Yesterday we all shared a donut Beautiful Rabbit brought home from school. Then I went upstairs while the kids ate goldfish crackers. About an hour later, Rabbit came up to tell me that Bear was "throwing up drool". It's the perfect description. His throat had closed off so much that he could not swallow his own spit. He cried and talked and switched between saying he could breath and couldn't breath. It was NOT what I'd expected.
I gave him an EpiPen shot and we got him to the ER.
The shot hurt. Moms shouldn't have to give shots to their kids. I always thought we'd be careful and never have to use the EpiPen. Until last month, I hadn't realized the seriousness of his peanut allergy. In preparation for kindergarten, we took him to an allergist. We came home with EpiPens. If this had happened a year ago, I might have told him to go lay down until he felt better. Would you take your child to the ER because of heavy drooling? The correct answer is YES. Immediately.
Last week, Sexy Haqon and I discussed exactly what we would do if he had a peanut reaction. Haqon went with Bear and I stayed with Seraph (and the rest of the kids).
I've learned to read the fine print on labels. "May contain trace amounts of peanut" is enough to stop my son from breathing. The weirdest things have it--ice cream, dried fruit, fruit snacks, chocolate.....etc etc. It happens when stuff is made in the same factory as peanuts. It's CRAZY how tiny an amount of peanut it takes to send him into danger.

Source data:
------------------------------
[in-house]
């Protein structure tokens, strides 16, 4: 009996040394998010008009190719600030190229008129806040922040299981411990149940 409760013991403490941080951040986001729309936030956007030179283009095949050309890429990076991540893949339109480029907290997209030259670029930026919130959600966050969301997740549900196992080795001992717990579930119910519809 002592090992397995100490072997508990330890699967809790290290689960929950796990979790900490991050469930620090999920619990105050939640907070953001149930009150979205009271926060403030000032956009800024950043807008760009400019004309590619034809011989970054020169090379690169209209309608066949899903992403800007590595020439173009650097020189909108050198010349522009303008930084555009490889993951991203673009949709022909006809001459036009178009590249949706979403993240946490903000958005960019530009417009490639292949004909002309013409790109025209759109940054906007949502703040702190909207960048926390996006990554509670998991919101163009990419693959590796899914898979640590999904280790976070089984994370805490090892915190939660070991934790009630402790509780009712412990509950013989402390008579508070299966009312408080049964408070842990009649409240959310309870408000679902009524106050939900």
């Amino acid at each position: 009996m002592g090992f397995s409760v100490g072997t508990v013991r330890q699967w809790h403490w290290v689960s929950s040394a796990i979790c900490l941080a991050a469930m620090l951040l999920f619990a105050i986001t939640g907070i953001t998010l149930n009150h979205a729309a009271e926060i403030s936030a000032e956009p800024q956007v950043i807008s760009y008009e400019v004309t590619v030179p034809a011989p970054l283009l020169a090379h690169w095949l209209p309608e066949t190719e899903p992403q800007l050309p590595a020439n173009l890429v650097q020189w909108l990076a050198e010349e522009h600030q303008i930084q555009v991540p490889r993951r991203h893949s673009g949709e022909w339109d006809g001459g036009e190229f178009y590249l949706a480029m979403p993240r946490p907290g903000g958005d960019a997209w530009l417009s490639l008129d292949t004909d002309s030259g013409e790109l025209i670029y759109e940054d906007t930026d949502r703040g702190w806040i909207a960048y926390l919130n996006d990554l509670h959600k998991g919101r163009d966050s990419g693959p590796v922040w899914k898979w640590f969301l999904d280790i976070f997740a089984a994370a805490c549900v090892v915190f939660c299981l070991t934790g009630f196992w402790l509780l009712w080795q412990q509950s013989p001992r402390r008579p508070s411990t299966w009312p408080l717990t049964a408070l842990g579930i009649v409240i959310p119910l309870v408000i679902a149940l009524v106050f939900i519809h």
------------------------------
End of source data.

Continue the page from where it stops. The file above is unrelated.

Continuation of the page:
Years ago (before I knew about Bear's peanut allergy), I read an article on peanut allergies and scathing comments of how inconvenient it was to have peanut-butter sandwiches banned from school. I remember being shocked that any mother could be so cold. I hope they just didn't understand the seriousness of the situation--even trace amounts can cause death without immediate medical attention. Shots, IVs, secondary reactions, more shots. ack!
The allergist said Bear was an unlikely candidate for outgrowing his peanut allergy. His reaction is too severe and too immediate. I'm sad that he'll have to deal with this his whole life.
He's OK today. He doesn't hate me for giving him the shot. (I was worried.) He said Dad took good care of him at the hospital and he took good care of Dad at the hospital. I told him that Seraph's favorite part of going to the hospital is the ride home. He understands. He feels closer to Seraph. He used to call the hospital "Seraph's other house". Now he knows better.
So, how to save a life? When you're picking up treats for school, please take the time to look for a treat with this image:
OR "made a peanut free factory"
Watch out for the: "may contain trace amounts of peanuts or tree nuts". Those ones are very, very bad because you don't expect it.
Man, life is scary enough already without peanuts to deal with, too. I haven't had a Butterfingers in years!! Yes, I'm still freaking out a bit. Breath. Breath. Breath.
If your child has a peanut allergy (or you think he might) go see an allergist. Call your pediatrician for recommendations.